FRIDAY, January 28, 2022 (Health News) – two rheumatoid arthritis drugs show the potential to reduce the risk of Parkinson’s diseasenew research shows.
Some previous research has found that people with rheumatoid arthritis have a lower risk of Parkinson’s disease, and it has been suggested that a class of rheumatoid arthritis drugs called antirheumatic disease-modifying drugs (DMARDs) may play a role in this reduced risk.
To find out more, the researchers analyzed data from thousands of patients in Finland.
Use of most DMARDs – including methotrexate, sulfasalazinegold preparations or immunosuppressants – at least three years before Parkinson’s disease, the diagnosis was not linked to the risk of disease in those with rheumatoid arthritis, according to a study published online Jan. 21 in the journal Neurology.
However, the researchers found that patients with rheumatoid arthritis who took DMARDs chloroquine or hydroxychloroquine had a 26% lower risk of Parkinson’s disease.
Both of these drugs affect immune system and have been shown to have anti-Parkinson’s potential in animal studies, according to researchers. But animal studies often differ from those in humans.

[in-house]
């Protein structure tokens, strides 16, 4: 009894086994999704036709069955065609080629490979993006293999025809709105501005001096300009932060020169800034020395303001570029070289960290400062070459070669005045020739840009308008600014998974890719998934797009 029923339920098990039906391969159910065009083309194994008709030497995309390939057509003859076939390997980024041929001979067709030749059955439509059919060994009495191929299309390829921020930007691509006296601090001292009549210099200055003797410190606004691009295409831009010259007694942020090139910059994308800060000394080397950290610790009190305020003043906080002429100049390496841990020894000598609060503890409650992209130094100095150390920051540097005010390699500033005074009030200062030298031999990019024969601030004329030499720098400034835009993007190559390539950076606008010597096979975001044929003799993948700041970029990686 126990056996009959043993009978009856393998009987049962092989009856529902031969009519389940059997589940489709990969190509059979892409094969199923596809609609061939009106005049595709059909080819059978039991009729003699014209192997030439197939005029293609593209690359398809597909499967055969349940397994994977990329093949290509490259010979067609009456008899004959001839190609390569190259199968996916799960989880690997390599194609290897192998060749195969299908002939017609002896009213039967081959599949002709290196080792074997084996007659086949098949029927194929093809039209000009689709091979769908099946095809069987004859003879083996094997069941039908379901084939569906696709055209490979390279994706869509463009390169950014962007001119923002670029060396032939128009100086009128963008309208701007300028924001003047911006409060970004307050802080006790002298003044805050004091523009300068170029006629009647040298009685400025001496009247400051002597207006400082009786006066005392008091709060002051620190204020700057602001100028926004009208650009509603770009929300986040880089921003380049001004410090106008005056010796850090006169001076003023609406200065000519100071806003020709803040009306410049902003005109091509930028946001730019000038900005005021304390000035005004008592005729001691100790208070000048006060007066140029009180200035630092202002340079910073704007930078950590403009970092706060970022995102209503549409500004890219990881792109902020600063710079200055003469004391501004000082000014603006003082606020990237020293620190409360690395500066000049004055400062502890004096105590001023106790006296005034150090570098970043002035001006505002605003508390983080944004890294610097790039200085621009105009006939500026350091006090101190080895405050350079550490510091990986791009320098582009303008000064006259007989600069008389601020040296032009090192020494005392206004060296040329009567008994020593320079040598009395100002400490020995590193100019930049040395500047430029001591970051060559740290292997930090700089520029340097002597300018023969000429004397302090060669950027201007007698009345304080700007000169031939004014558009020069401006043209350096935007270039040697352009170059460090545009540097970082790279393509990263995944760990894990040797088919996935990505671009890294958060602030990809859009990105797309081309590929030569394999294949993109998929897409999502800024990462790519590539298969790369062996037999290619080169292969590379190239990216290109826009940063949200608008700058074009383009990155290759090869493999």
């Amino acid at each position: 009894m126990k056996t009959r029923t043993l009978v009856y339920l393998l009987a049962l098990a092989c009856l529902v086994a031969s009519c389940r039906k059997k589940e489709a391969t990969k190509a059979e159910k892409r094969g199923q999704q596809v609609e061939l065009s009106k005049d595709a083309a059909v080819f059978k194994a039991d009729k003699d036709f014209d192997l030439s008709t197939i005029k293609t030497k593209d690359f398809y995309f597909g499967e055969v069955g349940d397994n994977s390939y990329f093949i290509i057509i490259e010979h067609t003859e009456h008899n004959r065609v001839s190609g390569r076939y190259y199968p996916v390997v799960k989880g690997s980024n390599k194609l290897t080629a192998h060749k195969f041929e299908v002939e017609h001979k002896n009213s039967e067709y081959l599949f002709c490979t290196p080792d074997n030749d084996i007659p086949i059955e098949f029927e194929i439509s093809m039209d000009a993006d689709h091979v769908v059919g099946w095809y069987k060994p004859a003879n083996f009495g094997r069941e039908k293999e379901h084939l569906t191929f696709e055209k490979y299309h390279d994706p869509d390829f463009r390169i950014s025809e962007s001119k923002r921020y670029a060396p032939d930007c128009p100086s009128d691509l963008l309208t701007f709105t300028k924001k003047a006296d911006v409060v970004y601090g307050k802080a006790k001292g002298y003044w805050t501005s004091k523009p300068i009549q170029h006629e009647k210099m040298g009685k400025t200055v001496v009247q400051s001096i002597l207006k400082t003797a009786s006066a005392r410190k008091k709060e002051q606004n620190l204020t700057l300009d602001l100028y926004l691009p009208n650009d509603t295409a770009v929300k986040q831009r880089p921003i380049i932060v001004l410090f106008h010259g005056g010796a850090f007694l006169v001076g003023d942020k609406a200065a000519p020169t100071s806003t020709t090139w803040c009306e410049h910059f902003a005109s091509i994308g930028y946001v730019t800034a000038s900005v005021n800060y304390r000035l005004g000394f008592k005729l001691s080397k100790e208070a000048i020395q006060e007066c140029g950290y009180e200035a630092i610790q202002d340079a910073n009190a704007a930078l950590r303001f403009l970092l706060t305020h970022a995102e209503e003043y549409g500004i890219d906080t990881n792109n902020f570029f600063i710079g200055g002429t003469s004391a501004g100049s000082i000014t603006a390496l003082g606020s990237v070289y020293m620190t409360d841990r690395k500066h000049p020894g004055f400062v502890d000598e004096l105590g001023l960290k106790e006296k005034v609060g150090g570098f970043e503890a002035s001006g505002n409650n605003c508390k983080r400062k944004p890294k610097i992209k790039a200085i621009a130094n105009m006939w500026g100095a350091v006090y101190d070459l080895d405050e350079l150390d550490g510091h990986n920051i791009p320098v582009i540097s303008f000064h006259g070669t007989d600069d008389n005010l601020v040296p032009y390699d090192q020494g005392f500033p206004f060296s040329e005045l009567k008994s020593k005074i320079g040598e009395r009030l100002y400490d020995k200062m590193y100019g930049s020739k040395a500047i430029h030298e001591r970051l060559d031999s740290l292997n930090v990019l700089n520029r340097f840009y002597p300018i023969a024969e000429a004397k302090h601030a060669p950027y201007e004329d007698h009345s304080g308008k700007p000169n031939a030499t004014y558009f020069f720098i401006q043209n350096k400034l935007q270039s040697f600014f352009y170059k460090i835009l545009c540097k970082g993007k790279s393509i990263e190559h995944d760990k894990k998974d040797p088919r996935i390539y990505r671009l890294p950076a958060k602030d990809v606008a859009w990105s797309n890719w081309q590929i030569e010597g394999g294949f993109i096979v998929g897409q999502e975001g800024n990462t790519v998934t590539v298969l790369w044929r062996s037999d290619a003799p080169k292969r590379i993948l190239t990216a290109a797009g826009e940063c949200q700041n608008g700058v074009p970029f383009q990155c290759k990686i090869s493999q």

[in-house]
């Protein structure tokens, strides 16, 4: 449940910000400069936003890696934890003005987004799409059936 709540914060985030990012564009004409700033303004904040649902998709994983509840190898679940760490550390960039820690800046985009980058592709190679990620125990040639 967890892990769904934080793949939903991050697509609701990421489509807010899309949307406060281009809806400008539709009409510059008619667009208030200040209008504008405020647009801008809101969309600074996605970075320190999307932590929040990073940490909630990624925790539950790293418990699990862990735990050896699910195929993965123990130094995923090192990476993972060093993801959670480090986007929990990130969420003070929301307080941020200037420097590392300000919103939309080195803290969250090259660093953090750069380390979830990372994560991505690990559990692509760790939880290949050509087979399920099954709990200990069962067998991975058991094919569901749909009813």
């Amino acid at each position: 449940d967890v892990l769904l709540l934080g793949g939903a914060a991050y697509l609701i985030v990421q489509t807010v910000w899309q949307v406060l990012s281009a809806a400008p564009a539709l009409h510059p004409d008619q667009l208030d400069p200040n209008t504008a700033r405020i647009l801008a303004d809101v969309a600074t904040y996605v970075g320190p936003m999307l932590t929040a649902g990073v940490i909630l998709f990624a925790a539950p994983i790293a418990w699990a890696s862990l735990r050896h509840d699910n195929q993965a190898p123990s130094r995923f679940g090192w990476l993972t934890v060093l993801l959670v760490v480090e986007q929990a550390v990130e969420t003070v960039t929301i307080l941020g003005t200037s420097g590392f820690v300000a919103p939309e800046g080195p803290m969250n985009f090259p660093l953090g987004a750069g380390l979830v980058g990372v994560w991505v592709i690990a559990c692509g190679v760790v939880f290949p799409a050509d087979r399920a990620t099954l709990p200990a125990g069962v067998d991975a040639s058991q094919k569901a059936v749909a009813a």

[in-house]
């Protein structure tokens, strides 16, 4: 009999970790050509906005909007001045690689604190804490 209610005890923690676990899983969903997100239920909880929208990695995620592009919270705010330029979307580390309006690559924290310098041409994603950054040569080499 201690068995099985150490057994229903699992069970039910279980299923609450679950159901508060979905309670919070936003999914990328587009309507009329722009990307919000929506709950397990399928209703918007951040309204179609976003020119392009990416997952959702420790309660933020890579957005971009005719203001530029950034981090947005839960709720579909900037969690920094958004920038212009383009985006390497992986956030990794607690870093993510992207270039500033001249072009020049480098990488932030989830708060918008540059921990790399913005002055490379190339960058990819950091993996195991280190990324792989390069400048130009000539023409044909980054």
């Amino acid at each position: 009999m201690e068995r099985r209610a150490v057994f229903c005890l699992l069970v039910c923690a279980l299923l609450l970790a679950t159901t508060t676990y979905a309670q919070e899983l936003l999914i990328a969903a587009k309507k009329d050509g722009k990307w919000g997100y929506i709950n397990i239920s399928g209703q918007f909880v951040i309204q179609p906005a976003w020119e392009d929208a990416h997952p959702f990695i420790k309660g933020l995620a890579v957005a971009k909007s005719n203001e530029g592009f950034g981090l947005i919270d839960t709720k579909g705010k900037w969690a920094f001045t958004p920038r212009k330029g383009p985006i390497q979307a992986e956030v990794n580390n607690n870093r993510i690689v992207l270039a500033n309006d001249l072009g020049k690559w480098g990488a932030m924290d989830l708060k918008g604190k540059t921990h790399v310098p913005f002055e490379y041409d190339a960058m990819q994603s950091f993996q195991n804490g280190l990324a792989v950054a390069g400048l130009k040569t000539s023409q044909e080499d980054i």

The new study led by Anne Paakinaho from the Faculty of Pharmacy, University of Eastern Finland in Kuopia.
Her team called for further research into the possible protective effects of drugs against Parkinson’s disease.
Study – funded by Michael J. Fox Foundation for Research on Parkinson’s Disease – long-term controlled with rheumatoid arthritis, age, sex and other health conditions, such as heart disease and diabetes.
Risk factors for Parkinson’s disease are unclear, the study’s authors said in a statement.
Previous studies have linked rheumatoid arthritis to Parkinson’s disease. But they gave conflicting findings, with rheumatoid arthritis associated with a lower or higher risk of Parkinson’s disease.
The Parkinson’s Foundation has more on Parkinson’s disease.
SOURCE: University of Eastern Finland, press release, January 24, 2022.